The American Trucking Association is warning that today’s 80,000 truck driver shortage could double to more than 160,000 in less than a decade.
It’s a perfect storm of drivers leaving the industry at a time when more are needed to keep up with increasing consumer freight demand, and there are no easy solutions, said David Taylor, president of Pennsylvania Manufacturers’ Association in Harrisburg.
“When you think about it everything people purchase…was delivered by a truck,” he said.
From raw materials delivered to manufacturing facilities and then to customer destinations, trucking makes the world go round.
“Trucking under girds our civilization and our quality of life,” Taylor said. “So, when we don’t have enough folks to drive the trucks to deliver the goods it complicates everything. This is why we see empty shelves and long delays.”
A report by ATA estimated that by 2030, a 160,000 shortage of drivers could plague an already beleaguered sector.
Some reasons driving the shortage include:
- Drivers leaving before retirement.
- Drivers pushed out of the industry.
- Industry growth.
- A significant number of anticipated driver retirements.
The report used data based on current active drivers and the ideal number of drivers based on the demands of moving freight.
“Last year a lot of drivers left the industry. We lost a tranche of drivers,” said Rebecca Oyler, president and CEO of Pennsylvania Motor Truck Association in Camp Hill, Cumberland County. She noted a backlog of new drivers unable to get into the system, CDL schools shut down or limiting enrollment during the coronavirus pandemic combined to make today’s driver shortage worse.
“And DMVs [Department of Motor Vehicle] agencies across the country were not licensing truck drivers. Some cut down the amount they were licensing,” she said.
The average age of a truck driver is 47, Oyler said.
Cause for optimism
But, while the landscape looks bleak, there may yet be a silver living. Some industry employers are responding by increasing salaries – in some cases as much as 21% – breaking long-haul routes into shorter trips and trying to make routes more appealing to drivers.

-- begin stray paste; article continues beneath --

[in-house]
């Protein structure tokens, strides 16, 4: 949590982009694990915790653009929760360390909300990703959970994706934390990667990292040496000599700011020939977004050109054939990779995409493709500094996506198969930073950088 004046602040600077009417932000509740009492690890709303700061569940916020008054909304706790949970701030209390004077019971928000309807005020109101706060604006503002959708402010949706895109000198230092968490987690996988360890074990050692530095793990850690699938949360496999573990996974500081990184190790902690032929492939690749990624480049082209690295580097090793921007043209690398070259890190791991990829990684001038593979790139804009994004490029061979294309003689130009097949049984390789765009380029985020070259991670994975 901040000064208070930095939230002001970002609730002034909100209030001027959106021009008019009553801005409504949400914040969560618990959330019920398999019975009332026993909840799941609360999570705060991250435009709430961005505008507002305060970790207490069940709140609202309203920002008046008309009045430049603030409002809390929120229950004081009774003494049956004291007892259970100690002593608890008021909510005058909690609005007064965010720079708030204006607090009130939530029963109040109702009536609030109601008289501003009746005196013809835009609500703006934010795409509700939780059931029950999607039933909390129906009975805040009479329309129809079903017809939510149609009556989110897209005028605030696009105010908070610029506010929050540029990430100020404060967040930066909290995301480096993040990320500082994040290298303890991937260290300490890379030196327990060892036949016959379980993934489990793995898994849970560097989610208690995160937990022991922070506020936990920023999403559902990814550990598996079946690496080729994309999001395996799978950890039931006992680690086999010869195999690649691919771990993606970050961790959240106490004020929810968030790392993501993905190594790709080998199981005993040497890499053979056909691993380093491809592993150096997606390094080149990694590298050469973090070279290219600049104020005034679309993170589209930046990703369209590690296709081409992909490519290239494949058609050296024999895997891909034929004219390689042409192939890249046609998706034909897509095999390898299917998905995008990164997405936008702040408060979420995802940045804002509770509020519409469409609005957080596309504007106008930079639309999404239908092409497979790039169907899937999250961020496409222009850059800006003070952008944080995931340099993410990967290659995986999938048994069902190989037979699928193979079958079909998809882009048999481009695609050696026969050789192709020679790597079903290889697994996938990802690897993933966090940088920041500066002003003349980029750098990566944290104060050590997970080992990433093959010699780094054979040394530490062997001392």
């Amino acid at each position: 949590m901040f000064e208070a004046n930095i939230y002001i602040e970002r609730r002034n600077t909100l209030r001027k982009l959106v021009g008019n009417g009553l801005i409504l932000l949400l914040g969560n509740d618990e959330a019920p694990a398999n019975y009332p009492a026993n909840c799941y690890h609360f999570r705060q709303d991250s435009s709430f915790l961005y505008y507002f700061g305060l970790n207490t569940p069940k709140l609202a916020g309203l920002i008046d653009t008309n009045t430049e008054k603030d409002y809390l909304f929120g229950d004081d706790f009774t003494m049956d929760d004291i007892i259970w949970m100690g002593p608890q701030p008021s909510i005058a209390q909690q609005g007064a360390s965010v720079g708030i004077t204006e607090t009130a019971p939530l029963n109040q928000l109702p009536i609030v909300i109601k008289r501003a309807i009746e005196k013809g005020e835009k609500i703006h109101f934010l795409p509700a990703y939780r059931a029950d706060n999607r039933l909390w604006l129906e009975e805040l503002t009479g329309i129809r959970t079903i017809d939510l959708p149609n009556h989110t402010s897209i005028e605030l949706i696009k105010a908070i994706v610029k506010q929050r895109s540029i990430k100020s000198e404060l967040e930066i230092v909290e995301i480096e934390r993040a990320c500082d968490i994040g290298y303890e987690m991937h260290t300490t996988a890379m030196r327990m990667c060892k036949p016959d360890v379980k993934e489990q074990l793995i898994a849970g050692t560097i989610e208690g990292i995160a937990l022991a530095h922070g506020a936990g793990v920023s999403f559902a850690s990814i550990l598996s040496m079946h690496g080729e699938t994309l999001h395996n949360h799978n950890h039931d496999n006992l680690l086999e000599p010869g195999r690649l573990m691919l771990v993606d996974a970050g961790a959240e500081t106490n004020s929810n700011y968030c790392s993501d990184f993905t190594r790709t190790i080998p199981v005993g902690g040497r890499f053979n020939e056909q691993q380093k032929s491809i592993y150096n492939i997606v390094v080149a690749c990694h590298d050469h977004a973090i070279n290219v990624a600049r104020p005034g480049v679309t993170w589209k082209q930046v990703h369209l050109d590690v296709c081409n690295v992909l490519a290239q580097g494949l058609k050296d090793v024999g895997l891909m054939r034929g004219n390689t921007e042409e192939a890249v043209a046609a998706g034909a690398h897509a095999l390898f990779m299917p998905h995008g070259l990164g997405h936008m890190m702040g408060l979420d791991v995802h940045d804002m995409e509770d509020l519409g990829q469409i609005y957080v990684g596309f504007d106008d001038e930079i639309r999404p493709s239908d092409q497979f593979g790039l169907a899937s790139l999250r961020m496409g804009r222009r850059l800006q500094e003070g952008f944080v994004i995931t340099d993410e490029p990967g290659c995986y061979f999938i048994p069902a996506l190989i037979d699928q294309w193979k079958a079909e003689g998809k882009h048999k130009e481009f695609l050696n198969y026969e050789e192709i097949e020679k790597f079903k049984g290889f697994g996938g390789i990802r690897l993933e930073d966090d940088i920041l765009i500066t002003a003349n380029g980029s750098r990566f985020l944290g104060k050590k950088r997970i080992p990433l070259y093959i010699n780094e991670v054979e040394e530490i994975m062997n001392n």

Interest in earning a commercial driver’s license or CDL is also on the rise, reported by two Lehigh Valley CDL schools.
Michael Glanz, director of operations for CC Training, the truck driving program provider at Lehigh Carbon Community College in Schnecksville said overall interest in truck driving and obtaining a CDL license is steady and it’s up.
“We’re seeing an increase across the board. There is tremendous interest in the program and industry,” he said. “There are certainly jobs to be had.”
Efforts to change legislation through the DRIVE-Safe Act to allow CDL drivers under 21 to drive across state lines could help ease the shortage, she said. Federal law currently limits drivers under 21 to in-state only trips.
“The [age limitation] is causing a lot of problems…and DRIVE-Safe is part of a federal pilot program that will allow a certain category to drive across state lines and help get young people into the industry,” she said.
Gene Barr, president and CEO of Pennsylvania Chamber of Business and Industry in Harrisburg said workforce needs to better connect with truck driver candidates about industry jobs and careers.
“A lot of people in other industries are rethinking what they want to do, and a lot of trucking companies are acknowledging people don’t want to be away from home for days on end,” Barr said.
Government mandated shutdowns in Pennsylvania slammed the brakes on driver training in 2020. Driving school enrollments are healthy and continue to increase, said Brad Ball, president of Roadmaster Driver School of Bethlehem.
Roadmaster operates truck driver schools in 18 locations across the country and is headquartered in St. Petersburg, Florida.
“While a lot of drivers were retiring early because of COVID, schools were unable to produce the number they had in the past, or they had to close down completely in places like Pennsylvania and Nevada,” Ball said.
While those shutdowns impacted truck driving schools and graduates, Roadmaster offers driver training enrollments weekly on Mondays. The program takes four weeks to complete, and candidates test for their CDL license during week five.
Targeted growth in the northeastern U.S. makes Bethlehem a prime CDL school location. About 700 drivers graduate from the Bethlehem location.
“Bethlehem is and always has been a high demand area for drivers. Even things coming from overseas, at the end of the day have to move by truck to get to homes, businesses and stores,” Ball said.
Classes continue for four weeks, and those who complete the course may take their CDL test in the fifth week. Because Roadmaster pre-qualifies student candidates those who pass the CDL test immediately go to work for a trucking carrier.
“At some point you have to look at how you can get more people at the top of this funnel,” Ganz said.
New rules coming
In February, new minimum requirements will set a baseline for those entering the trucking industry. The new rules are part of the rollout of the Federal Motor Carrier Safety Administration Entry Level Driving Training (ELDT) initiatives.
“All truck driver training providers are going to have to train with a minimum set of curricula that everyone has to do,” Ball explained.
The new training could level the field for interstate trucking and make driving more competitive for new candidates to enter the sector.
“We need to be more mindful of the role these workers play in our economy, and the service they render,” Taylor said.